The Supreme Court vacated the decision of the Ninth Circuit and remanded with instructions to dismiss the appeal for lack of jurisdiction. It’s good to give clear instructions to Judge Reinhardt; otherwise who knows what he might do. (Today marks another loss for him this Term, on the heels of that unanimous summary reversal the other day.)
Here is the opinion in Hollingsworth v. Perry. I wonder how David Boies and Ted Olson feel right now — pleased that their particular clients can get married, or disappointed that the Supreme Court didn’t do more?
What will happen next to gay marriage in California? What is the scope of Judge Vaughn Walker’s ruling that struck down Proposition 8? Many questions remain in light of the Perry decision, and it could take quite some time to resolve them.
We expect to have more on these major rulings later today, so check back soon.
UPDATE (10:55 a.m.): David Boies just spoke from the steps at One First Street, declaring that today “is a great day for America.” Per Boies: ten years ago, in Lawrence v. Texas, the Court took the first important step to guarantee all Americans were equal citizens under the law; today, the Court brought us that much closer to true equality. Boies expressed the view that, based on the DOMA opinion, when a marriage case finally does come to the Supreme Court on the merits, marriage equality will be the law throughout the land.
There will be much further discussion and analysis about how the decision in Perry affects other couples in California. For the time being, we will say this: the Supreme Court has dismissed the appeal challenging a final order from the trial court. It would appear, then, that the order will go into effect. And it appears that this final order purports to prohibit the Attorney General and the Governor from enforcing Prop. 8.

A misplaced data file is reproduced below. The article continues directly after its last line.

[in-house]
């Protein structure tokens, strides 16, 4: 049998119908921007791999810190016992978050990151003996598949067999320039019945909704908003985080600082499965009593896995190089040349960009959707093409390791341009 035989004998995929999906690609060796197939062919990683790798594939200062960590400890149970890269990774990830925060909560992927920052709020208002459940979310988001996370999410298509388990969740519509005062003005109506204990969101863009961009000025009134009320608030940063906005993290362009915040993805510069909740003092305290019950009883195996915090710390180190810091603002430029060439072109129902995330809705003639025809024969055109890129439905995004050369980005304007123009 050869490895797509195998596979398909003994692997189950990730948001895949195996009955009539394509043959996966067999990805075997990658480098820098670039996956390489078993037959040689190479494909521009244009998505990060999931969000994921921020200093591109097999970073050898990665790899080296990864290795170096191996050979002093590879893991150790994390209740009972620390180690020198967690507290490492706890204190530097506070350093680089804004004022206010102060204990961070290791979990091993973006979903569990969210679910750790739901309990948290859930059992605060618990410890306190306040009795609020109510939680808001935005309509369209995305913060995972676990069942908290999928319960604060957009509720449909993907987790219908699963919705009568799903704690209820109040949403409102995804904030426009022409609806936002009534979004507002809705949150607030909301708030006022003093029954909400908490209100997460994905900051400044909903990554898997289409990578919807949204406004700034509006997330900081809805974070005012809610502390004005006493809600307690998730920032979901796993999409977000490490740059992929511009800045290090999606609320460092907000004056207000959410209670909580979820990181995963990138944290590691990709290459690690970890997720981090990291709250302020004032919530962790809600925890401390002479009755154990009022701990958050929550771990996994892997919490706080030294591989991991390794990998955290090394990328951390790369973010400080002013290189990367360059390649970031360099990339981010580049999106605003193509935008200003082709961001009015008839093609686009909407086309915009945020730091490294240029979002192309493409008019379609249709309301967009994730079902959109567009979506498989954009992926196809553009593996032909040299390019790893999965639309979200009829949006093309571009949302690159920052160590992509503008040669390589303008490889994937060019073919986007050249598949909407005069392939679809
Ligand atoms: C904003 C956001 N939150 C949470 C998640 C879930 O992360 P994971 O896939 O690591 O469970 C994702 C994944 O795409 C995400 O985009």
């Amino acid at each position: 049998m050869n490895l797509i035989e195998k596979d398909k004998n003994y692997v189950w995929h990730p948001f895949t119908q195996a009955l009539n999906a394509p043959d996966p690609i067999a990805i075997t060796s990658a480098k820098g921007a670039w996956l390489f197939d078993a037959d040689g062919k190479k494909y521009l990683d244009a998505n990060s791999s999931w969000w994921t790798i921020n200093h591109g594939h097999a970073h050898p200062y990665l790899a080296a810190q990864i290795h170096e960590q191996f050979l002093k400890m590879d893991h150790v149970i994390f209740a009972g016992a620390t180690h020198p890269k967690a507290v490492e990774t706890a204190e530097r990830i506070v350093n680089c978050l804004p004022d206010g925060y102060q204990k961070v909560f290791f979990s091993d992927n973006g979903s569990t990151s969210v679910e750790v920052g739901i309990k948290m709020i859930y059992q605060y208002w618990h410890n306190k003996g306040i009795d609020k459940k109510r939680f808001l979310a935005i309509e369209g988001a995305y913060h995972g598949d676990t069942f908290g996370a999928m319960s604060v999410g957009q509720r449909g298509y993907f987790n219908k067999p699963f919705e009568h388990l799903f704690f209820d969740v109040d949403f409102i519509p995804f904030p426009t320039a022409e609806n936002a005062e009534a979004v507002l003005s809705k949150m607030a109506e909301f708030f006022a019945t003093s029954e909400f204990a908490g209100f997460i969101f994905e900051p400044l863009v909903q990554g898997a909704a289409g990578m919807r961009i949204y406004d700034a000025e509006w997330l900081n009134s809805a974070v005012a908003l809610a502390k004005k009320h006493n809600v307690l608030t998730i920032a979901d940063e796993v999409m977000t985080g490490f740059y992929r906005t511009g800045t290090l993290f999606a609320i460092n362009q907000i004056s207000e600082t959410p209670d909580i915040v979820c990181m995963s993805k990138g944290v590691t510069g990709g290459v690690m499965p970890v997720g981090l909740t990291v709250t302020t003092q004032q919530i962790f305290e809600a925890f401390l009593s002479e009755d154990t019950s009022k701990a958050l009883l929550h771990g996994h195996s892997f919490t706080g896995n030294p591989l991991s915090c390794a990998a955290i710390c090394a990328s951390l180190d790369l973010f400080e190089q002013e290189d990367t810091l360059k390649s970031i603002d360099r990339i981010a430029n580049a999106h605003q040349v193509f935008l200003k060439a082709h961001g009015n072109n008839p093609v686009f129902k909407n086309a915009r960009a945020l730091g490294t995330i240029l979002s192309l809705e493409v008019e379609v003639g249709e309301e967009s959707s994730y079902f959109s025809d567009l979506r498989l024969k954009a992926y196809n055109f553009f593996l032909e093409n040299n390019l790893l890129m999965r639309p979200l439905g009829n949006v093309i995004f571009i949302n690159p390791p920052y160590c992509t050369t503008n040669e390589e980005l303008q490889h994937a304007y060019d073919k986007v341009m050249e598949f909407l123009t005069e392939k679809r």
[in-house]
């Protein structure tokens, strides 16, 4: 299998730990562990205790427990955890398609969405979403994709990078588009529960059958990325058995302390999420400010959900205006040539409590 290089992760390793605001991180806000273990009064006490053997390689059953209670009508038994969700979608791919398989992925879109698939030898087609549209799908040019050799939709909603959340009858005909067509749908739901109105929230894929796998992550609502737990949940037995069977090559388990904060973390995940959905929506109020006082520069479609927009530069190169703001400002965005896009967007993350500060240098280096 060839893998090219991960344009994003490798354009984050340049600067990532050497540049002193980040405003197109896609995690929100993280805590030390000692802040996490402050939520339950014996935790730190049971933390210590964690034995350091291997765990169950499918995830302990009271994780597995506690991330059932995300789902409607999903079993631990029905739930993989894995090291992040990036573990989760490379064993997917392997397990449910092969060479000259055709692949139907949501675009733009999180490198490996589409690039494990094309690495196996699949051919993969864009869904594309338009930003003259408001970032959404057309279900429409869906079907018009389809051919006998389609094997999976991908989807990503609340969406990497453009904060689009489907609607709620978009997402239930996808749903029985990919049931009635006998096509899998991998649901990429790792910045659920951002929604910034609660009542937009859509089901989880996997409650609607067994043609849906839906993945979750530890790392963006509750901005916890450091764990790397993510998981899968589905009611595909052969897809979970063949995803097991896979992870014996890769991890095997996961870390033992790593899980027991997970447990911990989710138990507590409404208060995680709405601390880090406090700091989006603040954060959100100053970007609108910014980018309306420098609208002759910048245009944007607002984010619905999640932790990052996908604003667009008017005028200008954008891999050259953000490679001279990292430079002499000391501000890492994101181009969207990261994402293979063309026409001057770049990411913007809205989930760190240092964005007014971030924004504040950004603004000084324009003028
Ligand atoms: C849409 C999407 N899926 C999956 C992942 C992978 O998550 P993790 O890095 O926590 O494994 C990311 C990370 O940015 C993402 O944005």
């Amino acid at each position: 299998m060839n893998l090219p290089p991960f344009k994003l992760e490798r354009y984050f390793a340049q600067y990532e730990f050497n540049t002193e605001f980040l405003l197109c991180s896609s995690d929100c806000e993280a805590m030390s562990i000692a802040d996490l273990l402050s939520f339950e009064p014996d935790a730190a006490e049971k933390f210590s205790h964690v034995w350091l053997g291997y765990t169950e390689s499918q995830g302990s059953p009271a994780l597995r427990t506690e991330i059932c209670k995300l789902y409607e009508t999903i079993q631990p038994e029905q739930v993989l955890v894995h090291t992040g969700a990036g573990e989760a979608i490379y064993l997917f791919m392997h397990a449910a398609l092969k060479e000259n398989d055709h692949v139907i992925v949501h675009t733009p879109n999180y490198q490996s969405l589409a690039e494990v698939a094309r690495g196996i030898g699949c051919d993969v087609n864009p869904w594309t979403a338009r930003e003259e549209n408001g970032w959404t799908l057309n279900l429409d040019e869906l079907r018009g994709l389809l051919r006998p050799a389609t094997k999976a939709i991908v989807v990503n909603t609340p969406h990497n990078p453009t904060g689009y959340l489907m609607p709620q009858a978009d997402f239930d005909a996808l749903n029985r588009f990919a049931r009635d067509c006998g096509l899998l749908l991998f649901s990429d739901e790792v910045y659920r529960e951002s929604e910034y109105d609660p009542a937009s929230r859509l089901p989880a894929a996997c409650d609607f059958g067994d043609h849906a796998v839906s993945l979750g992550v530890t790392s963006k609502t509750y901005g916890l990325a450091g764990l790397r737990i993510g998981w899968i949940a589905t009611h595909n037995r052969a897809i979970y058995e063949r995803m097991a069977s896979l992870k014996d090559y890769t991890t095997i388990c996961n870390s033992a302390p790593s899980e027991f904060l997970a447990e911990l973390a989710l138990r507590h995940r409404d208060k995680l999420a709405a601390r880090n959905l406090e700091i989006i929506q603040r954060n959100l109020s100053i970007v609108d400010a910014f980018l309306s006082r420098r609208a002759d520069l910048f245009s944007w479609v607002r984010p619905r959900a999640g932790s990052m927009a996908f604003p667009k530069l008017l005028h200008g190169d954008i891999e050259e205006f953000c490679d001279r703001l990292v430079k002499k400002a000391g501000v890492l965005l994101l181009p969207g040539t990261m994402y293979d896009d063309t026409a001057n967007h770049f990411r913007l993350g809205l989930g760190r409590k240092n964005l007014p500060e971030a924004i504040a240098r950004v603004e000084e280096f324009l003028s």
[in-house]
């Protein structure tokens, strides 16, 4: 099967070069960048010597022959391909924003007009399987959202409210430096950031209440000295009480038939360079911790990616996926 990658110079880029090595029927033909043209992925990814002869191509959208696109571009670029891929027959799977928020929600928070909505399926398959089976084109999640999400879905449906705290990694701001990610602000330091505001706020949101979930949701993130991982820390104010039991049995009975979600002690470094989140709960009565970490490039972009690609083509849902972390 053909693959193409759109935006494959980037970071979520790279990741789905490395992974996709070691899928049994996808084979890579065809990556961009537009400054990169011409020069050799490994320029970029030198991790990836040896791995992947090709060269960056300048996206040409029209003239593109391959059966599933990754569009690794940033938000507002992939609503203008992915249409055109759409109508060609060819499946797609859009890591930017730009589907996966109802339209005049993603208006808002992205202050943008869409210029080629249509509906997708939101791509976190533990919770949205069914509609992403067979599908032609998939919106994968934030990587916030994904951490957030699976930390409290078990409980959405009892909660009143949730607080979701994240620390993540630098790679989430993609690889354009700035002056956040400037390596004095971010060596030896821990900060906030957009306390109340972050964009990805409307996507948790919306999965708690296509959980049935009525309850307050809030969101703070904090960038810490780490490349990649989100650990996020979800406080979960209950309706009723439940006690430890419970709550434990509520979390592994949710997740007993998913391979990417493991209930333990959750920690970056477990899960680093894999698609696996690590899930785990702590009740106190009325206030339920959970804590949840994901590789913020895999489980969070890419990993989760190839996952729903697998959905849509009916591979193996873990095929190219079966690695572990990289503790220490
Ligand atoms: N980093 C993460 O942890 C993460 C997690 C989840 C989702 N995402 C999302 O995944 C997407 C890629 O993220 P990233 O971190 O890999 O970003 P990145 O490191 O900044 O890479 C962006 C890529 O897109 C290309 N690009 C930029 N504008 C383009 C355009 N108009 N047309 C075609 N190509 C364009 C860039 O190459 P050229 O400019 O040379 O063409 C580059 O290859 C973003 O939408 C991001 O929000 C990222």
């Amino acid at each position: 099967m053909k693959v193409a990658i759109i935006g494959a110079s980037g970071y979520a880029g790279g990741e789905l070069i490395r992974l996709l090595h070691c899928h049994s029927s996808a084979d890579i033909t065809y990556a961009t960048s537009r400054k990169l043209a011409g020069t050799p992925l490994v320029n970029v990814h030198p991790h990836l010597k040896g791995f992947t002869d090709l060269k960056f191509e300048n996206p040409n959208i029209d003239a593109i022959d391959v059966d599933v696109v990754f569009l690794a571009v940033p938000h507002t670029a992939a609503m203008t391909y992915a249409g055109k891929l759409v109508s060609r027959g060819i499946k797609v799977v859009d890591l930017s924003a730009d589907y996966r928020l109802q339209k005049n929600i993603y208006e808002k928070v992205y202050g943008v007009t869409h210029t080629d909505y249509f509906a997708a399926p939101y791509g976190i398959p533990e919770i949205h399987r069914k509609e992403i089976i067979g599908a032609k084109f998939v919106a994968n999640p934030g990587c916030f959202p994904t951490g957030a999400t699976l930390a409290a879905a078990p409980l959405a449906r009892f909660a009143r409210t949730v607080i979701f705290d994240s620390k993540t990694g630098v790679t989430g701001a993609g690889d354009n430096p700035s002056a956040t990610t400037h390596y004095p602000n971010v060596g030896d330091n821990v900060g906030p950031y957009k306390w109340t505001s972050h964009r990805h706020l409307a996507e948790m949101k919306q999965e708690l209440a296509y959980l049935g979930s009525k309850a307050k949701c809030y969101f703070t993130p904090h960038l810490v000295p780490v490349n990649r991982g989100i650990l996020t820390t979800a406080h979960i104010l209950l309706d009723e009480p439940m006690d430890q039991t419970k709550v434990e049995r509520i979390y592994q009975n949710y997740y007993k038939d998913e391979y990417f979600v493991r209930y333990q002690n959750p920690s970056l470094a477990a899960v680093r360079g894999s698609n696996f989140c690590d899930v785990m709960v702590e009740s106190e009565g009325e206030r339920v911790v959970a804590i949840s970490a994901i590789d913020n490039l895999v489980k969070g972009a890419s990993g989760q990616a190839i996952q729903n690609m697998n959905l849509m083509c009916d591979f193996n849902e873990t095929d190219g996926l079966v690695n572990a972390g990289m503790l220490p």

There could well be new challenges to the scope of that order. But for the time being, the order appears to be in effect and to prevent enforcement of Proposition 8 statewide.
The California governor and attorney general, who declined to defend Prop 8 in court, will probably be fine with being precluded from enforcing Proposition 8. But one could imagine other state or local officials involved in the granting of marriage licenses who might have problems with Judge Walker’s order.
UPDATE (11:55 a.m.): Here are some thoughts from Professor Vikram Amar of UC Davis Law regarding what happens next to same-sex marriage in California.
UPDATE (12:45 p.m.): Here is the statement of California Governor Jerry Brown (reflecting his consultation with Attorney General Kamala Harris): “I have directed the California Department of Public Health to advise the state’s counties that they must begin issuing marriage licenses to same-sex couples in California as soon as the Ninth Circuit confirms the stay [of Judge Walker’s order] is lifted.”
Hollingsworth v. Perry [U.S. Supreme Court]
United States v. Windsor [U.S. Supreme Court]
Lisa A. Linsky to Receive NYC Bar Association’s Art Leonard Pride Award [McDermott Will & Emery]
Impatient Nation Demands Supreme Court Just Get To The Gay Stuff [The Onion]